Exposure Compensation And Bias Are Your Friends – Photography Basics

Photography Basics - Understanding Shutter SpeedI have some bad news.

Your camera is not perfect.

Don’t worry though, none of them are. The saving grace to this dilemma is the Exposure Compensation (sometimes called Exposure Bias) feature on DSLRs, smartphones, mirrorless cameras, drones and a lot of point and shoot cameras. It is a little button that looks like this.

Exposure Compensation And Brighter Things

Exposure Compensation

The exposure compensation button works by forcing the camera to over expose or under expose, according to its current settings, by a set number of stops. Hence the symbol for it is the + and – signs.

Typically the range is -3 to +3 stops but some cameras will have a -5 to +5 range. Cameras are pretty similar in how the setting actives; simply press or hold down the button and then turn one of the camera dials. On phones you will typically tap the screen to set exposure then drag up or down to change it.

Your user manual explains exactly how your exposure compensation feature works.

How Handy is Exposure Compensation?

Exposure Compensation can be helpful when you know your camera is going to mess up or is already messing up. As explained in the Metering Modes post, your camera is not perfect and can only meter a limited area of the view. Plus, your camera has to make decisions about what’s important in the frame and try to make everything come out all average. But it makes mistakes.

We’ll use an image of a tugboat on Puget Sound from Seattle as an example of a challenging shot where exposure compensation helps.

Program mode, ISO 100, f/11, 1/500 – The camera is doing all the exposure calculations here:

Exposure Compensation and other fun things
This is with the camera’s default setting using evaluative metering. I could switch to spot metering and point it at the tugboat. Instead, I use a camera dial to selectively over expose by one stop.

Over Exposing

Here’s the same shot over exposed by one stop.

Exposure Compensation and other fun things

Getting better. The tug is a little more visible.

Below are shots over exposed by two stops and then three stops.

Exposure Compensation and other fun things

Exposure Compensation and other fun things
As the exposure gets higher and higher, we can see the tugboat more and more, although we lose detail in the background.

I chose this image because these types of decisions come up all the time when shooting sunrise or sunset.

Now For Under Exposing

Swinging the other direction, we’ll under exposed by one, two and three stops.

Exposure Compensation and other fun things

Exposure Compensation and other fun things

Exposure Compensation and other fun things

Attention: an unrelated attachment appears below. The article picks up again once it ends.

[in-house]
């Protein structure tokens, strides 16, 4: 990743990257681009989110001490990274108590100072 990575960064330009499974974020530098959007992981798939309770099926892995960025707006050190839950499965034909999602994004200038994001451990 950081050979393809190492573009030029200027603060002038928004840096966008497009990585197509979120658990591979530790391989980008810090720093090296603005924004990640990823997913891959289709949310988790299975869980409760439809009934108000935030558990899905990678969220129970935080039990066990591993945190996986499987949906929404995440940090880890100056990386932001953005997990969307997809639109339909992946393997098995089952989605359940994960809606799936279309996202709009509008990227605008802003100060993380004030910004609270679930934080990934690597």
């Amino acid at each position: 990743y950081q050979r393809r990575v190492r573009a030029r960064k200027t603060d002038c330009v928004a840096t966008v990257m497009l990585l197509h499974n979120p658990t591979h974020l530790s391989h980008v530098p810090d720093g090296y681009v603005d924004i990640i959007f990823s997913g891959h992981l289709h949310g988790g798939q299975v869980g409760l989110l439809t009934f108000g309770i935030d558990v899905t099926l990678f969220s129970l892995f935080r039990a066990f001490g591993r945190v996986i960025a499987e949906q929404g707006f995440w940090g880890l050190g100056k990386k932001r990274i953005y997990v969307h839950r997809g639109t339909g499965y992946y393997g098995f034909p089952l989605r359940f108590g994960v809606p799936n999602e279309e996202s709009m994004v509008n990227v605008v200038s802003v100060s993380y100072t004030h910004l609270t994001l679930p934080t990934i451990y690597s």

We get more detail in the clouds lit by the setting sun, but we lose our main subject along the way.

As you can see, there is a big difference in exposures across a swath of seven stops of light (-3 to +3 stops). What is most pleasing to some, in this case, might not be pleasing to others.

How is it Useful?

The over/under exposure compensation is a quick way to correct your camera’s wrongheaded bias towards too harsh or too dull of light. In this example, the shot that was underexposed by one stop has a good chance of being salvaged and enhanced in a computer.

This quick setting can also help insure faces aren’t hidden in darkness by shadow when all around them is bright light. It’s better to blow out the details in the surroundings than leave a face too dark.

On Your Phone

To use exposure compensation on a phone, tap the screen and move your finger up or down to over or under exposure. It’s super easy.

Tomorrow we’ll cover Histograms!


Questions?  Pop ’em like Pez in the comments section below. or email me at peter@peterwestcarey.com.

Photography Basics – A 43 Day Adventure, and its companion 40 Photography Experiments, are series written by professional photographer Peter West Carey. The series are designed to unravel the mysteries of photography, helping you can take better pictures. Subscribe here to receive all the updates and bonus material. Your comments are always welcome.

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2 Comments Exposure Compensation And Bias Are Your Friends – Photography Basics

  1. Paul Weimer October 17, 2018 at 4:49 pm

    How do you feel about the theory that overexposing and clawing back the exposure level in LR or other post processing software is safer and better than underexposing?

    Reply
    1. Peter Carey October 17, 2018 at 11:40 pm

      In a technical sense, I have seen evidence that there is a slight, very slight, improvement to that method. For my Canon, I am happy with the noise control it has and prefer to start lower. To me, it gets to be a level of granularity, or pixel-peeping, that only matters most when hitting extremes most of us don’t encounter.

      Reply

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